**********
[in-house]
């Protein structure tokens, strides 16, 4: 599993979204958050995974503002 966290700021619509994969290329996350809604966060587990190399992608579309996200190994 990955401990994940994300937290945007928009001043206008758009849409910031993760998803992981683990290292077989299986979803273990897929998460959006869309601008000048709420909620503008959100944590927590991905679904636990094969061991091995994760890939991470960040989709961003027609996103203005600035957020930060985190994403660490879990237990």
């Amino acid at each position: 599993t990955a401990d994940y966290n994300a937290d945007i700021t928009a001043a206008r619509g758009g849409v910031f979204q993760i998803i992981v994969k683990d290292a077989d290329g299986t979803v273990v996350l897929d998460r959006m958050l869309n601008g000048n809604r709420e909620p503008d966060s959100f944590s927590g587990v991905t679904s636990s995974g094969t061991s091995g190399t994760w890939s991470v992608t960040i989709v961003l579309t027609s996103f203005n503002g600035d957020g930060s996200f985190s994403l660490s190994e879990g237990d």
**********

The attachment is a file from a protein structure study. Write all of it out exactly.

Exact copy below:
[in-house]
């Protein structure tokens, strides 16, 4: 599993979204958050995974503002 966290700021619509994969290329996350809604966060587990190399992608579309996200190994 990955401990994940994300937290945007928009001043206008758009849409910031993760998803992981683990290292077989299986979803273990897929998460959006869309601008000048709420909620503008959100944590927590991905679904636990094969061991091995994760890939991470960040989709961003027609996103203005600035957020930060985190994403660490879990237990």
């Amino acid at each position: 599993t990955a401990d994940y966290n994300a937290d945007i700021t928009a001043a206008r619509g758009g849409v910031f979204q993760i998803i992981v994969k683990d290292a077989d290329g299986t979803v273990v996350l897929d998460r959006m958050l869309n601008g000048n809604r709420e909620p503008d966060s959100f944590s927590g587990v991905t679904s636990s995974g094969t061991s091995g190399t994760w890939s991470v992608t960040i989709v961003l579309t027609s996103f203005n503002g600035d957020g930060s996200f985190s994403l660490s190994e879990g237990d």